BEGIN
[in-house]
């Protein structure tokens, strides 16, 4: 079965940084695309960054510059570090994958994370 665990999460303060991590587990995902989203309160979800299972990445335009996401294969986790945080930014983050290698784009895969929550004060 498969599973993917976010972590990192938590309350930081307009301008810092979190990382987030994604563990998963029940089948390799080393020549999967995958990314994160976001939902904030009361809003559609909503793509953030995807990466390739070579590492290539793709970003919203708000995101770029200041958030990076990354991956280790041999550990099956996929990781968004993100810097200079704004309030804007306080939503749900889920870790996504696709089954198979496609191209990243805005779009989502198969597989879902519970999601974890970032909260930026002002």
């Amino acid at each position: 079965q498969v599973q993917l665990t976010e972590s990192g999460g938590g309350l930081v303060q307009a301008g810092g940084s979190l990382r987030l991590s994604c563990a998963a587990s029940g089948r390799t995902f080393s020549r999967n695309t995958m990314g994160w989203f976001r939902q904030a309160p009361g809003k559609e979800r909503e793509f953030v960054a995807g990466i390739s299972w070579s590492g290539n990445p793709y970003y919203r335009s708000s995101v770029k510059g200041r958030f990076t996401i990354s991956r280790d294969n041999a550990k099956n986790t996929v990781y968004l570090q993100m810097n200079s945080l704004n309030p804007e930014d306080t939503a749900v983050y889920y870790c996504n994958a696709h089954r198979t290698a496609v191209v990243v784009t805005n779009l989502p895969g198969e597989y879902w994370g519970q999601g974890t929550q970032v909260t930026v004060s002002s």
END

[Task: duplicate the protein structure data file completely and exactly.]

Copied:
[in-house]
């Protein structure tokens, strides 16, 4: 079965940084695309960054510059570090994958994370 665990999460303060991590587990995902989203309160979800299972990445335009996401294969986790945080930014983050290698784009895969929550004060 498969599973993917976010972590990192938590309350930081307009301008810092979190990382987030994604563990998963029940089948390799080393020549999967995958990314994160976001939902904030009361809003559609909503793509953030995807990466390739070579590492290539793709970003919203708000995101770029200041958030990076990354991956280790041999550990099956996929990781968004993100810097200079704004309030804007306080939503749900889920870790996504696709089954198979496609191209990243805005779009989502198969597989879902519970999601974890970032909260930026002002």
């Amino acid at each position: 079965q498969v599973q993917l665990t976010e972590s990192g999460g938590g309350l930081v303060q307009a301008g810092g940084s979190l990382r987030l991590s994604c563990a998963a587990s029940g089948r390799t995902f080393s020549r999967n695309t995958m990314g994160w989203f976001r939902q904030a309160p009361g809003k559609e979800r909503e793509f953030v960054a995807g990466i390739s299972w070579s590492g290539n990445p793709y970003y919203r335009s708000s995101v770029k510059g200041r958030f990076t996401i990354s991956r280790d294969n041999a550990k099956n986790t996929v990781y968004l570090q993100m810097n200079s945080l704004n309030p804007e930014d306080t939503a749900v983050y889920y870790c996504n994958a696709h089954r198979t290698a496609v191209v990243v784009t805005n779009l989502p895969g198969e597989y879902w994370g519970q999601g974890t929550q970032v909260t930026v004060s002002s």